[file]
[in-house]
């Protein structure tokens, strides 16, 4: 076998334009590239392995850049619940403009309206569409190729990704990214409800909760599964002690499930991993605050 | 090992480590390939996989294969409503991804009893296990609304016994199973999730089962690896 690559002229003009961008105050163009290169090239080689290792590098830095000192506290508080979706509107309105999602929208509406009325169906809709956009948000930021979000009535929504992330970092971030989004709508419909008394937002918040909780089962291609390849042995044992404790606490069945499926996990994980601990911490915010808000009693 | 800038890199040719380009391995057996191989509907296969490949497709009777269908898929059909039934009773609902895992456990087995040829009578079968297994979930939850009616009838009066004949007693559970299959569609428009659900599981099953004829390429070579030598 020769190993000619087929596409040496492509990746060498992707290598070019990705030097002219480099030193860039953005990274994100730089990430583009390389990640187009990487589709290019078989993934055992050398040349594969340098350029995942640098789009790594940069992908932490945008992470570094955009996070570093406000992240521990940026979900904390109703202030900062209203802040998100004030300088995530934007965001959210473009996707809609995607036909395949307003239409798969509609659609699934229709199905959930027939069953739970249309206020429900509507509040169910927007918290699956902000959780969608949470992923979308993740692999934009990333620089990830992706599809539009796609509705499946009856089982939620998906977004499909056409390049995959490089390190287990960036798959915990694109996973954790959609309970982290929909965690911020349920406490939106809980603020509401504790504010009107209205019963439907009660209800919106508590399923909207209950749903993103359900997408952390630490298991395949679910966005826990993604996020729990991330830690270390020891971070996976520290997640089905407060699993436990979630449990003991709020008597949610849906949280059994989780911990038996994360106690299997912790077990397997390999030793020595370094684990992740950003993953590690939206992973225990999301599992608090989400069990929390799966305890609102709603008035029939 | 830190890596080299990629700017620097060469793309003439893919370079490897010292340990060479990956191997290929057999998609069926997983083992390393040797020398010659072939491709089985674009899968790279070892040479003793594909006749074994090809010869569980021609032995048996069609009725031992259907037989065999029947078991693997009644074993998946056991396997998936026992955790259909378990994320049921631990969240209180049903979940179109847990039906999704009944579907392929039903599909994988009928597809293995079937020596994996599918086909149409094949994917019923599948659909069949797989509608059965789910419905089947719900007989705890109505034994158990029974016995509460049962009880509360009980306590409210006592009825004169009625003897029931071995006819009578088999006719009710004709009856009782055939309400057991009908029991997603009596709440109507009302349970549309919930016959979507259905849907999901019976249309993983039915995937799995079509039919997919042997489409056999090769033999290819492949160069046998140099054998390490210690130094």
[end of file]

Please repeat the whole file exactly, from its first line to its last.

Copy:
[in-house]
């Protein structure tokens, strides 16, 4: 076998334009590239392995850049619940403009309206569409190729990704990214409800909760599964002690499930991993605050 | 090992480590390939996989294969409503991804009893296990609304016994199973999730089962690896 690559002229003009961008105050163009290169090239080689290792590098830095000192506290508080979706509107309105999602929208509406009325169906809709956009948000930021979000009535929504992330970092971030989004709508419909008394937002918040909780089962291609390849042995044992404790606490069945499926996990994980601990911490915010808000009693 | 800038890199040719380009391995057996191989509907296969490949497709009777269908898929059909039934009773609902895992456990087995040829009578079968297994979930939850009616009838009066004949007693559970299959569609428009659900599981099953004829390429070579030598 020769190993000619087929596409040496492509990746060498992707290598070019990705030097002219480099030193860039953005990274994100730089990430583009390389990640187009990487589709290019078989993934055992050398040349594969340098350029995942640098789009790594940069992908932490945008992470570094955009996070570093406000992240521990940026979900904390109703202030900062209203802040998100004030300088995530934007965001959210473009996707809609995607036909395949307003239409798969509609659609699934229709199905959930027939069953739970249309206020429900509507509040169910927007918290699956902000959780969608949470992923979308993740692999934009990333620089990830992706599809539009796609509705499946009856089982939620998906977004499909056409390049995959490089390190287990960036798959915990694109996973954790959609309970982290929909965690911020349920406490939106809980603020509401504790504010009107209205019963439907009660209800919106508590399923909207209950749903993103359900997408952390630490298991395949679910966005826990993604996020729990991330830690270390020891971070996976520290997640089905407060699993436990979630449990003991709020008597949610849906949280059994989780911990038996994360106690299997912790077990397997390999030793020595370094684990992740950003993953590690939206992973225990999301599992608090989400069990929390799966305890609102709603008035029939 | 830190890596080299990629700017620097060469793309003439893919370079490897010292340990060479990956191997290929057999998609069926997983083992390393040797020398010659072939491709089985674009899968790279070892040479003793594909006749074994090809010869569980021609032995048996069609009725031992259907037989065999029947078991693997009644074993998946056991396997998936026992955790259909378990994320049921631990969240209180049903979940179109847990039906999704009944579907392929039903599909994988009928597809293995079937020596994996599918086909149409094949994917019923599948659909069949797989509608059965789910419905089947719900007989705890109505034994158990029974016995509460049962009880509360009980306590409210006592009825004169009625003897029931071995006819009578088999006719009710004709009856009782055939309400057991009908029991997603009596709440109507009302349970549309919930016959979507259905849907999901019976249309993983039915995937799995079509039919997919042997489409056999090769033999290819492949160069046998140099054998390490210690130094």